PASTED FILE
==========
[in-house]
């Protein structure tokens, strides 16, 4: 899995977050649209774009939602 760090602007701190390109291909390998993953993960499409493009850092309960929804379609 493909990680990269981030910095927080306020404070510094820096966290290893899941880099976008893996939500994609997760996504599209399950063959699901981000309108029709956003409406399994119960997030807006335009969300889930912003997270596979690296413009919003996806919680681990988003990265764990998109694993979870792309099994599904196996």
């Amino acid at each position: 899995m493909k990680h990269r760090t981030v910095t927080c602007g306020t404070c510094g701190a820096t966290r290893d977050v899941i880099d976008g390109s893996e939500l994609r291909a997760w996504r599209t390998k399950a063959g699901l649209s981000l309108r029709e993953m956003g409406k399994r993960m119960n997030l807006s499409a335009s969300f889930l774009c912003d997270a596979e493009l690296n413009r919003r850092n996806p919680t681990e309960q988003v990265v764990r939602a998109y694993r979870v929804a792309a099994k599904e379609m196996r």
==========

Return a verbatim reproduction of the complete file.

[in-house]
């Protein structure tokens, strides 16, 4: 899995977050649209774009939602 760090602007701190390109291909390998993953993960499409493009850092309960929804379609 493909990680990269981030910095927080306020404070510094820096966290290893899941880099976008893996939500994609997760996504599209399950063959699901981000309108029709956003409406399994119960997030807006335009969300889930912003997270596979690296413009919003996806919680681990988003990265764990998109694993979870792309099994599904196996």
């Amino acid at each position: 899995m493909k990680h990269r760090t981030v910095t927080c602007g306020t404070c510094g701190a820096t966290r290893d977050v899941i880099d976008g390109s893996e939500l994609r291909a997760w996504r599209t390998k399950a063959g699901l649209s981000l309108r029709e993953m956003g409406k399994r993960m119960n997030l807006s499409a335009s969300f889930l774009c912003d997270a596979e493009l690296n413009r919003r850092n996806p919680t681990e309960q988003v990265v764990r939602a998109y694993r979870v929804a792309a099994k599904e379609m196996r």